Catholic and other schools across the nation are remembering the legacy of Pope John Paul II, whose 26-year tenure as the leader of the world’s 1 billion Roman Catholics was characterized by a special connection with young people. The pontiff died April 2 at the age of 84.
As the school week opened April 4, Catholic school leaders were taking time to hold memorial masses and discuss the life of the Polish-born Karol Wojtyla and his role in world affairs, including the fall of Communism in Europe. They were also explaining to students, who have known no other pope, the process of how the College of Cardinals will elect a new pope in the coming weeks.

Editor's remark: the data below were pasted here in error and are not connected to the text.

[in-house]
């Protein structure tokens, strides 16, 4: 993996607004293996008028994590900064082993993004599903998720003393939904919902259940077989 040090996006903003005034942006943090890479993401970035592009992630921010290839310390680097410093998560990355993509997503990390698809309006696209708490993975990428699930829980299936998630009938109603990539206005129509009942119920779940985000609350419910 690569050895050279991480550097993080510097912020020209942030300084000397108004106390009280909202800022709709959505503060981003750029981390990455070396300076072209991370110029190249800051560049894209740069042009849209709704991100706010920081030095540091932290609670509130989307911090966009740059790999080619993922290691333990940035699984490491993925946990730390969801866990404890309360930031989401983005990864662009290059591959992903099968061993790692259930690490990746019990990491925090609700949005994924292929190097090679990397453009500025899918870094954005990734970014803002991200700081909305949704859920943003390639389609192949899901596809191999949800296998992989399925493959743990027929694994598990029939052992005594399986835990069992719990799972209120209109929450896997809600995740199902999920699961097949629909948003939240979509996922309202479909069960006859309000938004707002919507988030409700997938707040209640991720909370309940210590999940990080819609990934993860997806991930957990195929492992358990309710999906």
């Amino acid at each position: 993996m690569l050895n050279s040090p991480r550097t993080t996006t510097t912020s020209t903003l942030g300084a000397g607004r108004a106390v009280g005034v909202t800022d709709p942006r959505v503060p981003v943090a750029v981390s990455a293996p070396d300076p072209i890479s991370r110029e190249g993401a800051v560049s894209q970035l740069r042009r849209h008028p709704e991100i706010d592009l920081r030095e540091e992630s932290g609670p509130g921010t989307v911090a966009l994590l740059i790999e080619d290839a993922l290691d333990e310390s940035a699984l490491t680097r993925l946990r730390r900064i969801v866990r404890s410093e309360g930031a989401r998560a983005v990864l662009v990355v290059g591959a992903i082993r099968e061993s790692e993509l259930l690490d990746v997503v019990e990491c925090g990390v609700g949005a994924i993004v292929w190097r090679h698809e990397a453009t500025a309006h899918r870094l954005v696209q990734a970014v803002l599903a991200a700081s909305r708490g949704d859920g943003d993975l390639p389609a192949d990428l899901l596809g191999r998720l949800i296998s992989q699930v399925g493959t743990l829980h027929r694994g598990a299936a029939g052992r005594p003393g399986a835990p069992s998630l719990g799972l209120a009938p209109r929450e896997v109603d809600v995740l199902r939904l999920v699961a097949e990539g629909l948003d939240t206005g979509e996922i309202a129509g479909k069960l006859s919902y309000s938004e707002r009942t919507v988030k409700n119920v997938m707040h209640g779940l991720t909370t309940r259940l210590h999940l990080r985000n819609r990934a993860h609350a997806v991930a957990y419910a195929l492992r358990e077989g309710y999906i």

Some Jewish and Muslim schools also observed moments of silence to honor the first pope to both visit a synagogue and a mosque.
“Catholic schools, historically and as a matter of duty, have made a substantial contribution to society by giving special attention to economically disadvantaged segments of society,” the pope said during a 1995 visit to Baltimore at the Cathedral of Mary Our Queen.
In a statement on its Web site, the National Catholic Education Association said: “Pope John Paul II was a great educator. In the coming days, his legacy will be honored in Catholic schools and religious education programs throughout the nation.”